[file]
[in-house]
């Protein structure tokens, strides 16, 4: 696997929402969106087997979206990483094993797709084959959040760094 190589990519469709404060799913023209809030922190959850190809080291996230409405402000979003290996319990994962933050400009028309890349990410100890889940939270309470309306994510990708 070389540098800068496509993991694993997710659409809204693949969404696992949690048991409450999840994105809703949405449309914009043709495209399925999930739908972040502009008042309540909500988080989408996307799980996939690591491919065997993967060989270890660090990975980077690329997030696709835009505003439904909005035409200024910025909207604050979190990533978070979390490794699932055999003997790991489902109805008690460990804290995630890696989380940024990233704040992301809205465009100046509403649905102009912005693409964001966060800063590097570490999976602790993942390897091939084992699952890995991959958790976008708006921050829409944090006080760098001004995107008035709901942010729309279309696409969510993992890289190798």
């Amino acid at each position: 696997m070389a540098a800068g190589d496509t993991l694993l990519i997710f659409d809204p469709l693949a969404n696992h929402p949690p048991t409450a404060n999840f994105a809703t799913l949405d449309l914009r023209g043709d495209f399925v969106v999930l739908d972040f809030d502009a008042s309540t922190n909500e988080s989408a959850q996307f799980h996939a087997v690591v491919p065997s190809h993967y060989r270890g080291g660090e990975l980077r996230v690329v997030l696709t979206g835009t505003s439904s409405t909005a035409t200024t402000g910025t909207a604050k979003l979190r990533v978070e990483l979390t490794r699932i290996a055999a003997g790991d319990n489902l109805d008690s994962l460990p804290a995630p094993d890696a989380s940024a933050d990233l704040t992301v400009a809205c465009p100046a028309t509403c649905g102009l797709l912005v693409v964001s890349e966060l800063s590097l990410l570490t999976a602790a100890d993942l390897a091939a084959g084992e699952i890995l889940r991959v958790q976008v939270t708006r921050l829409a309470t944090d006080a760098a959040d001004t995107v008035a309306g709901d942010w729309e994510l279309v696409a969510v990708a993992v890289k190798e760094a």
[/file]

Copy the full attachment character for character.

[in-house]
């Protein structure tokens, strides 16, 4: 696997929402969106087997979206990483094993797709084959959040760094 190589990519469709404060799913023209809030922190959850190809080291996230409405402000979003290996319990994962933050400009028309890349990410100890889940939270309470309306994510990708 070389540098800068496509993991694993997710659409809204693949969404696992949690048991409450999840994105809703949405449309914009043709495209399925999930739908972040502009008042309540909500988080989408996307799980996939690591491919065997993967060989270890660090990975980077690329997030696709835009505003439904909005035409200024910025909207604050979190990533978070979390490794699932055999003997790991489902109805008690460990804290995630890696989380940024990233704040992301809205465009100046509403649905102009912005693409964001966060800063590097570490999976602790993942390897091939084992699952890995991959958790976008708006921050829409944090006080760098001004995107008035709901942010729309279309696409969510993992890289190798």
């Amino acid at each position: 696997m070389a540098a800068g190589d496509t993991l694993l990519i997710f659409d809204p469709l693949a969404n696992h929402p949690p048991t409450a404060n999840f994105a809703t799913l949405d449309l914009r023209g043709d495209f399925v969106v999930l739908d972040f809030d502009a008042s309540t922190n909500e988080s989408a959850q996307f799980h996939a087997v690591v491919p065997s190809h993967y060989r270890g080291g660090e990975l980077r996230v690329v997030l696709t979206g835009t505003s439904s409405t909005a035409t200024t402000g910025t909207a604050k979003l979190r990533v978070e990483l979390t490794r699932i290996a055999a003997g790991d319990n489902l109805d008690s994962l460990p804290a995630p094993d890696a989380s940024a933050d990233l704040t992301v400009a809205c465009p100046a028309t509403c649905g102009l797709l912005v693409v964001s890349e966060l800063s590097l990410l570490t999976a602790a100890d993942l390897a091939a084959g084992e699952i890995l889940r991959v958790q976008v939270t708006r921050l829409a309470t944090d006080a760098a959040d001004t995107v008035a309306g709901d942010w729309e994510l279309v696409a969510v990708a993992v890289k190798e760094a």